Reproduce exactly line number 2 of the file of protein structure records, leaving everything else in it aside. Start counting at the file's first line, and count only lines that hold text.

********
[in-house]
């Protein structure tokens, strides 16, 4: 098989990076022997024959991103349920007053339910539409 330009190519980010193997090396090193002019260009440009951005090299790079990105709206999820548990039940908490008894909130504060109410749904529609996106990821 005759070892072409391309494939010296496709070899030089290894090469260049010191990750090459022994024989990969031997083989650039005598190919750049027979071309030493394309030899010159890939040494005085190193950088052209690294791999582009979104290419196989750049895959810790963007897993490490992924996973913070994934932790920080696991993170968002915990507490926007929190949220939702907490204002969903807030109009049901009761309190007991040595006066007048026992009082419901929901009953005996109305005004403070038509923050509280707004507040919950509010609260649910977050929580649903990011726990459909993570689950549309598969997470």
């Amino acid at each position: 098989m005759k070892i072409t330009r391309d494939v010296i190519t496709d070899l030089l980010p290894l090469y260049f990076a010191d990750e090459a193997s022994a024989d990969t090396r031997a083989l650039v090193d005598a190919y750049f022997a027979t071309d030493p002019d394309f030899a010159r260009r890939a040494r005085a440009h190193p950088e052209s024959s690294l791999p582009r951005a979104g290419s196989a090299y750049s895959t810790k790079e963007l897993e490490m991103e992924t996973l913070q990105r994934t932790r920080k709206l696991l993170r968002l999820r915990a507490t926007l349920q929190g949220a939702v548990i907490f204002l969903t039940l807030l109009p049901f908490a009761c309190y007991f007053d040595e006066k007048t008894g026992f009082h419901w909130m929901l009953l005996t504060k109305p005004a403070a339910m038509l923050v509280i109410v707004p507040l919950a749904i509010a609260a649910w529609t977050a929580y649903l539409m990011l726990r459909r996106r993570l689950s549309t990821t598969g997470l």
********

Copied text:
């Protein structure tokens, strides 16, 4: 098989990076022997024959991103349920007053339910539409 330009190519980010193997090396090193002019260009440009951005090299790079990105709206999820548990039940908490008894909130504060109410749904529609996106990821 005759070892072409391309494939010296496709070899030089290894090469260049010191990750090459022994024989990969031997083989650039005598190919750049027979071309030493394309030899010159890939040494005085190193950088052209690294791999582009979104290419196989750049895959810790963007897993490490992924996973913070994934932790920080696991993170968002915990507490926007929190949220939702907490204002969903807030109009049901009761309190007991040595006066007048026992009082419901929901009953005996109305005004403070038509923050509280707004507040919950509010609260649910977050929580649903990011726990459909993570689950549309598969997470």